[ self-ref-er-uh ns, -ref-ruh ns ]
/ ˈsɛlfˈrɛf ər əns, -ˈrɛf rəns /


reference made to oneself, to one's own character or experience, or to a group with which one identifies.
Logic. the property of a statement that is a statement about itself, as “This statement is grammatical.”
Related formsself-ref·er·en·tial [self-ref-uh-ren-shuh l] /ˈsɛlfˌrɛf əˈrɛn ʃəl/, self-re·fer·ring [self-ri-fur-ing] /ˈsɛlf rɪˈfɜr ɪŋ/, adjectiveself-ref·er·en·tial·ly, adverb

Usage note

Social, ethnic, or other groups often use terms of self-reference in a neutral, even affectionate or jocular way, much like nicknames. These self-referential terms function to reinforce solidarity among members of the group. However, when used by outsiders, these very same terms are perceived as offensive by those who belong to the group. Examples of self-referential terms are Canuck, chick, dyke, geek, nigger, queer. Unabridged Based on the Random House Unabridged Dictionary, © Random House, Inc. 2019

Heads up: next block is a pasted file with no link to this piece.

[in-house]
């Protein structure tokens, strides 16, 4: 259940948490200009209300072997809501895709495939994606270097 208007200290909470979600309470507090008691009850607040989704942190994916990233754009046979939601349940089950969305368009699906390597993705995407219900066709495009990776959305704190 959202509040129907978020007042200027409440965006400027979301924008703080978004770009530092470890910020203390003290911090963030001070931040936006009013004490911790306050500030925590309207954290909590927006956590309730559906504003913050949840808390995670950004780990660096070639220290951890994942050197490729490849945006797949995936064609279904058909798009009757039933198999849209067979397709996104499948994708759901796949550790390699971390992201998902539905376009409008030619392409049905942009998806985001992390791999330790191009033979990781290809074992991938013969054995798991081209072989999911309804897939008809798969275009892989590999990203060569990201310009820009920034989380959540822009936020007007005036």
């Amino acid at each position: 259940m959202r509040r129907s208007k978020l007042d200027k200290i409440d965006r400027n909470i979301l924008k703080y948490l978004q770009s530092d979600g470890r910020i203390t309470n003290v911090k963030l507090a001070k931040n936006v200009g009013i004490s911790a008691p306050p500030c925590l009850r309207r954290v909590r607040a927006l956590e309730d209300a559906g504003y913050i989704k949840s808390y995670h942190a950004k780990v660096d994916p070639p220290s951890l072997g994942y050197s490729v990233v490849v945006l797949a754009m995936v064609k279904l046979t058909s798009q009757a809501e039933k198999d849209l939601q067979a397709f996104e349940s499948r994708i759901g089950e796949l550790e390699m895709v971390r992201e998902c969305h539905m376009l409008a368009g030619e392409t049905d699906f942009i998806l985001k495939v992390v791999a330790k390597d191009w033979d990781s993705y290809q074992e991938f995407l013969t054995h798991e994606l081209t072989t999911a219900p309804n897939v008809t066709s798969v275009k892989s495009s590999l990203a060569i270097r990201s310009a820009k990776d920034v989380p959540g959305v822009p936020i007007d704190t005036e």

Examples from the Web for self-reference

  • Hegel also grants to individual things a certain "self-reference," which constitutes them real existences.

    Nature Mysticism|J. Edward Mercer
  • She takes so much interest in all these absorbing social problems,—interest so unassuming, so free from all self-reference.

    The Confounding of Camelia|Anne Douglas Sedgwick